Skip to content




COVALENT BONDING As well as achieving noble gas structures by transferring electrons from one atom to another as in ionic bonding, it is also possible for atoms to reach these stable structures by sharing electrons to give covalent bonds.   Depending on the number of electron pairs shared between atoms which participate in bonding, covalent bonds are classified as follows: Some simple covalent molecules   Chlorine For example, two chlorine atoms could both achieve stable structures by sharing their single unpaired electron as in the diagram. The fact that one chlorine has been drawn with electrons marked as crosses and the other as dots is simply to show where all the electrons come from. In reality there is no difference between them. The two chlorine atoms are said to be joined by a covalent bond. The reason that the two chlorine atoms stick together is that the shared pair of… Read More »COVALENT BONDING – SINGLE BONDS



Occurrence Hydrogen does not occur free in nature. It occurs as Water and in Petroleum. School laboratory Preparation Procedure Put Zinc granules in a round/flat/conical flask. Add dilute sulphuric(VI) /Hydrochloric acid. Add about 3cm3 of copper(II)sulphate(VI) solution. Collect the gas produced over water as in the set up below. Discard the first gas jar. Collect several gas jar.   Observation/Explanation Zinc reacts with dilute sulphuric(VI)/hydrochloric acid to form a salt and produce hydrogen gas. When the acid comes into contact with the metal, there is rapid effervescence/ bubbles /fizzing are produced and a colourless gas is produced that is collected: (i) Over water because it is insoluble in water (ii) Through downward displacement of air/upward delivery because it is less dense than air. The first gas jar is impure. It contains air that was present in the apparatus. Copper(II)sulphate(VI)solution act as catalyst. (a) Chemical equation (a) Zinc + Hydrochloric acid ->Zinc… Read More »HYDROGEN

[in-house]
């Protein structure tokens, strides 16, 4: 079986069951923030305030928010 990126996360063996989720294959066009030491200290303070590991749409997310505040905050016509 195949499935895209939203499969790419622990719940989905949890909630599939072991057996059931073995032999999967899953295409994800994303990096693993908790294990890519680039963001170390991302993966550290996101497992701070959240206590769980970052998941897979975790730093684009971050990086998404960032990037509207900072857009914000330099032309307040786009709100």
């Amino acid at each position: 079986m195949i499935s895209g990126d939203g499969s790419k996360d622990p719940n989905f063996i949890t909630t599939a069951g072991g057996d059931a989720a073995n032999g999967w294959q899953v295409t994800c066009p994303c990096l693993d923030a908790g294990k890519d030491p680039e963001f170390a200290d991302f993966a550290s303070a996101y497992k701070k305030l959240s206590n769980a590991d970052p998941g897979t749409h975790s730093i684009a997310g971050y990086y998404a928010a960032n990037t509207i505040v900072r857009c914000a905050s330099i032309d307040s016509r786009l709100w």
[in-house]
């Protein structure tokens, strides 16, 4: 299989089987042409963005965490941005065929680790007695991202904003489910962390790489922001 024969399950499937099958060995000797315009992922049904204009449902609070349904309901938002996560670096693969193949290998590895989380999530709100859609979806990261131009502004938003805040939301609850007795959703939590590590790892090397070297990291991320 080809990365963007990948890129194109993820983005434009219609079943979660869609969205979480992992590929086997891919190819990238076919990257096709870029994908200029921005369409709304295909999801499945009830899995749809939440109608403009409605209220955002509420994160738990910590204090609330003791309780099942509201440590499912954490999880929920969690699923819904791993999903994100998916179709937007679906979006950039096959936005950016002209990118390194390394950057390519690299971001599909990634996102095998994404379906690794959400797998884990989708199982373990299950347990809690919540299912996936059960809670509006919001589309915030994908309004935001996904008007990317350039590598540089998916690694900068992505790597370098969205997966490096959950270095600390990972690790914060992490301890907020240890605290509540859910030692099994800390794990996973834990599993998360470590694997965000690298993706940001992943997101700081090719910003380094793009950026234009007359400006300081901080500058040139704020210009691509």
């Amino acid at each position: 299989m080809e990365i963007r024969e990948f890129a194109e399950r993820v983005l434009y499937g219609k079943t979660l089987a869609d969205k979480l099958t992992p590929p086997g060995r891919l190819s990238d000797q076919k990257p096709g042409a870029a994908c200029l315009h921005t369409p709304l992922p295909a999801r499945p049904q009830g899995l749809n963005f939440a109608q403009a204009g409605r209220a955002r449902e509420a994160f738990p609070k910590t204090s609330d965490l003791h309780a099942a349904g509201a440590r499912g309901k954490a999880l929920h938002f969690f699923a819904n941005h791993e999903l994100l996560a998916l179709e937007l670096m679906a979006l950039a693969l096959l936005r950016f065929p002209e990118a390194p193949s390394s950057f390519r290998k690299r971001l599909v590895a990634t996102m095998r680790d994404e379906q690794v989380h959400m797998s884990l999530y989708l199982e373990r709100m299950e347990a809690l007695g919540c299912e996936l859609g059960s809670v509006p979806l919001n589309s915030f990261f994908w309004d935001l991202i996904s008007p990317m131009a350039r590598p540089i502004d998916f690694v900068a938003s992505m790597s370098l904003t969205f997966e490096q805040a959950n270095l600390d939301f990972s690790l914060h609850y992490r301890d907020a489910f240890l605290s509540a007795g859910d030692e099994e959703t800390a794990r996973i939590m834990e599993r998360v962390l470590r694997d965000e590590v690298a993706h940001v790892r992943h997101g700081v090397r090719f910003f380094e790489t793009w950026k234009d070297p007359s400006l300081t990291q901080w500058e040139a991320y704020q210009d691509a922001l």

WATER AND HYDROGEN Hydrogen is the simplest element. It is the first element in the periodic table, and it is placed in Group I of the periodic table.   Hydrogen Occurrence Hydrogen is the lightest element and the most abundant element in the universe. Hydrogen occurs naturally as a mixture of the three isotopes: Protium, H, Deuterium, D, (which is also called Heavy Hydrogen) and Tritium, T.   Preparation of Hydrogen by the Action of Metals The alkali metals, lithium, sodium, and potassium react violently with water at the ordinary temperature, yielding hydrogen. 2 Li + 2 H2O H2 + 2 LiOH Calcium reacts with water more slowly unless the water is hot, when the action is more vigorous. Ca + 2 H2O H2 + Ca(OH)2   Preparation of Hydrogen from Action of Acids Hydrogen is prepared in the laboratory by the action of acids on metals. Dilute sulphuric acid containing 1… Read More »WATER AND HYDROGEN

School Portal NG
error: Content is protected !!